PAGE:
Samsung says Q4 profits up 50% despite Note7 recall
Samsung Electronics' profits leaped in the fourth quarter, it said Tuesday, despite the humiliating Galaxy Note 7 recall that hammered the reputation of the world's largest smartphone maker.
The South Korean tech giant took another blow when prosecutors began investigating its involvement in a corruption scandal, which has seen the country's president impeached, and sought the arrest of the firm's de facto leader Lee Jae-Yong.
In a statement, the group's flagship subsidiary Samsung Electronics said it posted operating profits of 9.22 trillion won (US$7.9 billion) during the October to December period, up 50.2 percent year-on-year.
Net profits for the quarter were 7.09 trillion won, up 120 percent.
Earnings were "driven by the components businesses, mainly the memory business and the display panel segment", it said, with the stronger US dollar also boosting profits.
Analysts say memory chip prices have been driven up by stronger demand as Chinese smartphone makers release devices with high resolution cameras and bigger storage in a bid to catch up with Samsung and Apple.
As the market leader in multiple segments Samsung's own chip division "is the biggest benefactor", said Tom Kang, research director at Counterpoint Technology.
Samsung said it expected "huge growth" in the sector, and looking forward to 2017, Greg Roh, an analyst at HMC Investment Securities, told AFP: "We are expecting Samsung to post record-high profits this year on the back of rising chip prices."
For the full year 2016, the firm said in a statement, "Samsung achieved solid results despite the Note 7 discontinuation in the second half"—the only reference to the debacle that saw the company withdraw its much-publicised device, originally intended to compete with Apple's iPhone.
Samsung was forced to discontinue the Galaxy Note 7 in October after a chaotic recall that saw replacement devices also catching fire.
In total 3.1 million smartphones were recalled as authorities in the US and elsewhere banned them from use on planes and even from being placed in checked luggage.
Earlier this week Samsung blamed faulty batteries from two different suppliers for the incidents, which the firm previously estimated would cost it $5.3 billion.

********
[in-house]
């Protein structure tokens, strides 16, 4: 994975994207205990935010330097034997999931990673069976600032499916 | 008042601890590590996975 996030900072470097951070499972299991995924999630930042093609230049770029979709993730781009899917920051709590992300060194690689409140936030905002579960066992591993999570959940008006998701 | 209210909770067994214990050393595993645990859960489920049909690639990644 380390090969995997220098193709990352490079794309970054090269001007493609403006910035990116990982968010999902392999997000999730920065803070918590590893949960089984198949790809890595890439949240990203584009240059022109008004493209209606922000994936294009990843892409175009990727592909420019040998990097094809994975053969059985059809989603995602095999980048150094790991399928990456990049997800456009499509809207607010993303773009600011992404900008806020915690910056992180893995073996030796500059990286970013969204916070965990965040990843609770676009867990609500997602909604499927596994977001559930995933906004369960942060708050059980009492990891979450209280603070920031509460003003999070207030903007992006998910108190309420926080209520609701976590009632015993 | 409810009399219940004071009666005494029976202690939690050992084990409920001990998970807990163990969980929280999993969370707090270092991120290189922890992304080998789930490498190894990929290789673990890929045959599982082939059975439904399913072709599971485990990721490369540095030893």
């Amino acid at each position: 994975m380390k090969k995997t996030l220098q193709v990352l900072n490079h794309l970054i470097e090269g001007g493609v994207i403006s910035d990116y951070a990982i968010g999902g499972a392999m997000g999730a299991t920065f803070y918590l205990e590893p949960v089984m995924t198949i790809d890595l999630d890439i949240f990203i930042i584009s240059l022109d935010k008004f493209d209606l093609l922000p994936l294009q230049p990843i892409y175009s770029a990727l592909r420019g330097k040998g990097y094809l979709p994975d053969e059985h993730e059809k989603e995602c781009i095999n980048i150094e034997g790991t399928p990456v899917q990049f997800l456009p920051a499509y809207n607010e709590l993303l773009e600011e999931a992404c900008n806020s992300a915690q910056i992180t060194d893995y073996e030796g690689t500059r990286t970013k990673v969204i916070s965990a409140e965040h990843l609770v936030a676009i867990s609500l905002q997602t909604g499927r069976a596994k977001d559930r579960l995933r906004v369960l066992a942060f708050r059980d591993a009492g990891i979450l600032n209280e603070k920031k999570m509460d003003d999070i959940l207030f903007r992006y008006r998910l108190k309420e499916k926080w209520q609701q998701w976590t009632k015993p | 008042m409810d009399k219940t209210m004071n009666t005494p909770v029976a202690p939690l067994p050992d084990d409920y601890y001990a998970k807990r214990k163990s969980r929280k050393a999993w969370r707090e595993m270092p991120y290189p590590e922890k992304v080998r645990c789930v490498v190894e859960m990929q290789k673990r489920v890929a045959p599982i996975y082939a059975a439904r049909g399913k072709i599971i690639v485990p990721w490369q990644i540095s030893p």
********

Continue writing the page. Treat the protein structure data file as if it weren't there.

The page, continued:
Samsung has also come up with elaborate step-by-step safety verification procedures for future products to prevent similar disasters, although some analysts remained sceptical.
The findings suggested a lack of attention to product testing and a tendency to rush to market for competitive reasons at the expense of quality control, said Jan Dawson, chief analyst at Jackdaw Research.
"I have confidence that Samsung will make big process changes going forward, but less confidence that the culture that led to these problems will change in the same way," he told AFP.
Separately, Samsung said in a statement it will buy back 9.3 trillion won worth of its own shares.
Samsung Electronics shares ended the day up 0.3 percent at 1.91 million won in Seoul.
Full-year revenues for 2016 were almost flat at 201.9 trillion won, up 0.6 percent, but net profits rose 19 percent to 22.7 trillion won, Samsung said.
The firm has separately been caught up in a wide-ranging political corruption scandal, with prosecutors last week seeking the arrest of Lee, vice-chairman of Samsung Electronics, on charges of bribery, embezzlement and perjury.
Lee, who became the group's de facto head after his father suffered a heart attack in 2014, is accused of bribing Choi Soon-Sil, Park's secret confidante at the centre of the scandal, and receiving policy favours from Park in return.
Samsung is the single biggest contributor to two non-profit foundations controlled by Choi, but a court rejected the arrest request due to insufficient evidence.
© 2017 AFP